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Pirongia Mtb - Waikato

08 August 2022

Pirongia Mtb (formerly the Waipa Mountain Bike Club) continues to develop awesome tracks on Mt Pirongia, southwest of Hamilton. Ranging from grade 2 to 5, in summer they attract hundreds of riders a week.

Pirongia is a perfect maunga for building tracks, being an old volcano covered in mostly native bush, which makes for a great riding environment. However it does have one downside, rich and thick volcanic soils that don’t drain well turning flat sections of track to mud in winter. To make the park a year-round riding destination, the club has for the past couple of years been using an e-barrow, funded by Ground Effect in 2019, to get rock into the places it's needed. When that place is almost 1km into a grade 4 track you either want to be built like Arnie Schwarzenegger, or have a bit of modern technology on your side.

As good as it was the single e-barrow struggled to get enough rock to the right places, and like an e-biker, got a bit sick of waiting for it's unpowered mates to keep up. Recently Adrian the Treasurer asked very nicely if we could help Pirongia Mtb add to their e-barrow fleet - the Slush Fund sent $2000 their way.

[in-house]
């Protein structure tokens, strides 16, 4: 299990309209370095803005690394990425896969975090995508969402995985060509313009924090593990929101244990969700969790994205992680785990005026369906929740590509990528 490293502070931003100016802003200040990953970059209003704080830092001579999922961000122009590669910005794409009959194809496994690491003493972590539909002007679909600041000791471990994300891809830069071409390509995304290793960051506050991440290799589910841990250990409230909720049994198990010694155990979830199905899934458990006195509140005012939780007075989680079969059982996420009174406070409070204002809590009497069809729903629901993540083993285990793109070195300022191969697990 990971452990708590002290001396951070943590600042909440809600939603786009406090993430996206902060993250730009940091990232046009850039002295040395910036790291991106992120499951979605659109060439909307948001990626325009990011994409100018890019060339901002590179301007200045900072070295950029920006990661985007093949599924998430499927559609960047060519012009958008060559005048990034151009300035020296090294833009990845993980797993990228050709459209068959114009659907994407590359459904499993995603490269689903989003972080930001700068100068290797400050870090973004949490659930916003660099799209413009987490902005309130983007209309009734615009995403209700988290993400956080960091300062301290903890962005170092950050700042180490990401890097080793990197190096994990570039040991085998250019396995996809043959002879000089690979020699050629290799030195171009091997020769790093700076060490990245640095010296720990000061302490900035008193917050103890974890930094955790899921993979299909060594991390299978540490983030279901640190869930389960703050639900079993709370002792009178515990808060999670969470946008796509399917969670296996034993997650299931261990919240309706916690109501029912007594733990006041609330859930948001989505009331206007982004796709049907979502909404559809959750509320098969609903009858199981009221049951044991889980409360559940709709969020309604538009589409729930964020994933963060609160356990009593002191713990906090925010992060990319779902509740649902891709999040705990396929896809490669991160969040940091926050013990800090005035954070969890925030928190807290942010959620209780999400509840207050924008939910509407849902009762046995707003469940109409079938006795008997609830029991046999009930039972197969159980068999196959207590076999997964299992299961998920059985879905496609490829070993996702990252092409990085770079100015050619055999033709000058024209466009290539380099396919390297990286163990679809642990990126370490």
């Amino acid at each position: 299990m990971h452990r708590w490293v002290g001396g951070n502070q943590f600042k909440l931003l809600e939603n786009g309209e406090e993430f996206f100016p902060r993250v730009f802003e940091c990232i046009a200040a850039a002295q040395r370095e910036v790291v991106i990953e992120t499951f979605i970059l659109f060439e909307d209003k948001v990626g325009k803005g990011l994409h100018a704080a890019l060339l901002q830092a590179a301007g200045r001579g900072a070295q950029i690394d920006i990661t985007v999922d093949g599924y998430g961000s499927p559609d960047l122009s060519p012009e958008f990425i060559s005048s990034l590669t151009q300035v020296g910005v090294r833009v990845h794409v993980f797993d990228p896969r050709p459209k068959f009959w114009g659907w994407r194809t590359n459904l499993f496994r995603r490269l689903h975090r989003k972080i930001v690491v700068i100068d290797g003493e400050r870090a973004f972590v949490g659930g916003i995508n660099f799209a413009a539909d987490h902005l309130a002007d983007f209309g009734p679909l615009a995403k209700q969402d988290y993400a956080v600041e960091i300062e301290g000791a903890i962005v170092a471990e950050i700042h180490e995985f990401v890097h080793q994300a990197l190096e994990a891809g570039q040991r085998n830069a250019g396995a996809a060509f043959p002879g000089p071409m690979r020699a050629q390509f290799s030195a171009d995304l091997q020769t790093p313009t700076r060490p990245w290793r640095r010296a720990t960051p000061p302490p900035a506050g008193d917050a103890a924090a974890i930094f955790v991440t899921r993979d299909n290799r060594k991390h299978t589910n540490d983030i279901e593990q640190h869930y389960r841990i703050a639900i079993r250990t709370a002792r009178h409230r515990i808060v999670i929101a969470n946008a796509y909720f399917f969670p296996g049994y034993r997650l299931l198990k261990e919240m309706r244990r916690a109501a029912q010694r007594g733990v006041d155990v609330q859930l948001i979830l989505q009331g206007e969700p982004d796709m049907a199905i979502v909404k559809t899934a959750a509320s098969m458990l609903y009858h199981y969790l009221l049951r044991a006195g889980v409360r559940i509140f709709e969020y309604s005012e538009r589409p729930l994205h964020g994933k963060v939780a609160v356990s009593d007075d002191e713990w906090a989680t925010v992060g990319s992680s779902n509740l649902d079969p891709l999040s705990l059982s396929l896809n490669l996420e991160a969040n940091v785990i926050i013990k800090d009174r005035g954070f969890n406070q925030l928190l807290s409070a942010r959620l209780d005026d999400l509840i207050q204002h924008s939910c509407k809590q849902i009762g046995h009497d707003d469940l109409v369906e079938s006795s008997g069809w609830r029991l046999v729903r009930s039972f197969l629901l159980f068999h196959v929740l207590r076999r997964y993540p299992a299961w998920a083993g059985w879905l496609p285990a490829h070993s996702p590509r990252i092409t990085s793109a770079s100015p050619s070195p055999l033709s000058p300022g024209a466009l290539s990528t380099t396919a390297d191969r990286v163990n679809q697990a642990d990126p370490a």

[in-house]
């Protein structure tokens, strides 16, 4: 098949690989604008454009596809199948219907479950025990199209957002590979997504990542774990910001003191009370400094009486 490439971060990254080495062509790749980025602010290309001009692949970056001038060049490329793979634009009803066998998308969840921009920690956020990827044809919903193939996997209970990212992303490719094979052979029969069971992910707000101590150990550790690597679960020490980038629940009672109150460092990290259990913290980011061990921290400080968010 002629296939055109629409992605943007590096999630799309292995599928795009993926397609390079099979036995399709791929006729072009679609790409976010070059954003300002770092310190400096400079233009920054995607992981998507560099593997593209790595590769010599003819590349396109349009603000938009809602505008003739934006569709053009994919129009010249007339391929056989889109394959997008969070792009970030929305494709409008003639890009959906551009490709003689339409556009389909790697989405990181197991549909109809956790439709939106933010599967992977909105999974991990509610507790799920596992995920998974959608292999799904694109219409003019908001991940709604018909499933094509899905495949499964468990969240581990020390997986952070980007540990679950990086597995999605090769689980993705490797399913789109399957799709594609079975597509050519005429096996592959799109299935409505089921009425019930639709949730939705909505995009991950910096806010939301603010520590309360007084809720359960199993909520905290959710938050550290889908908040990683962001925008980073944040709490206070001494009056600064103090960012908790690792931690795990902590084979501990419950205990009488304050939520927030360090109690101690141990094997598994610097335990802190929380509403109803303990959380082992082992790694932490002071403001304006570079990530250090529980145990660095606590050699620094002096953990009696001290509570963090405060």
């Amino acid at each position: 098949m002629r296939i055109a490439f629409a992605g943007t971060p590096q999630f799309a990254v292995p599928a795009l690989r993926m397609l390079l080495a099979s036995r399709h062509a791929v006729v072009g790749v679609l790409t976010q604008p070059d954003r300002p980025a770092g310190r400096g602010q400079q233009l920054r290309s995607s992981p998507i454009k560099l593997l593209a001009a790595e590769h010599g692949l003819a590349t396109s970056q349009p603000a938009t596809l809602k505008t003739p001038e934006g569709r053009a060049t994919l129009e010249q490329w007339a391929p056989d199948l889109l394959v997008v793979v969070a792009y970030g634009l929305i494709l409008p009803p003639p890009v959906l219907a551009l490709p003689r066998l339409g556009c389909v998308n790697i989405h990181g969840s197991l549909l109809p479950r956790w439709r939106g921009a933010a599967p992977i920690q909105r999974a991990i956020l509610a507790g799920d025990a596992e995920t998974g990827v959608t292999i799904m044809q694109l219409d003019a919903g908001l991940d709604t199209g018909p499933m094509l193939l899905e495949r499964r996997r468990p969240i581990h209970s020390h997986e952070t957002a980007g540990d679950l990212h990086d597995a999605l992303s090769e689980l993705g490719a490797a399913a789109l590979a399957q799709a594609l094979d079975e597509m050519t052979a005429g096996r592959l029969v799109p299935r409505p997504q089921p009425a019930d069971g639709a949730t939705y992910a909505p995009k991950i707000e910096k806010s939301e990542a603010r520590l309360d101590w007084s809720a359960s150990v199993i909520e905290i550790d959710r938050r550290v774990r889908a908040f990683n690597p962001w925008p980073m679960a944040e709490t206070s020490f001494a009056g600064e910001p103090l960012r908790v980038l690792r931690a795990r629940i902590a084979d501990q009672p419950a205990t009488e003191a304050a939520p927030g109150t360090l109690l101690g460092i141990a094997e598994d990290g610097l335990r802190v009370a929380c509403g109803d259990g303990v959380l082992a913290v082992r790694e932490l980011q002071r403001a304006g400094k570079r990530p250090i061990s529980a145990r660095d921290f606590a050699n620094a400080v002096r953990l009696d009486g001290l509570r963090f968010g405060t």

Now with two new e-barrows Pirongia can keep working to make sure the trails are sweet riding, no matter what the weather’s doing.


Follow Pirongia Mtb on Facebook, that’s where the action is. 


Adrian from the club summarised the roll out of the first barrow in 2019 for us:

"On first use the e-barrow showed how useful it's going to be. A bunch of Waipa Mountain Bike Club’s keenest track builders headed into the bush to build a bridge over a creek on a new track under development. Now normally, the thought of lugging eight 20kg bags of rapidset concrete half a km into the bush on a wheelbarrow is enough to make even the keenest track builder cringe. But now, with our new Ground Effect-sponsored electric wheelbarrow it was faster and easier, meaning all the energy can be put into making great tracks. With that task out of the way, we’re already eyeing up other drainage trouble-spots where it will be useful in carting material in – it's sure to get plenty of use."

In 2015 the Slush Fund also subsidised the purchase of new trail signs.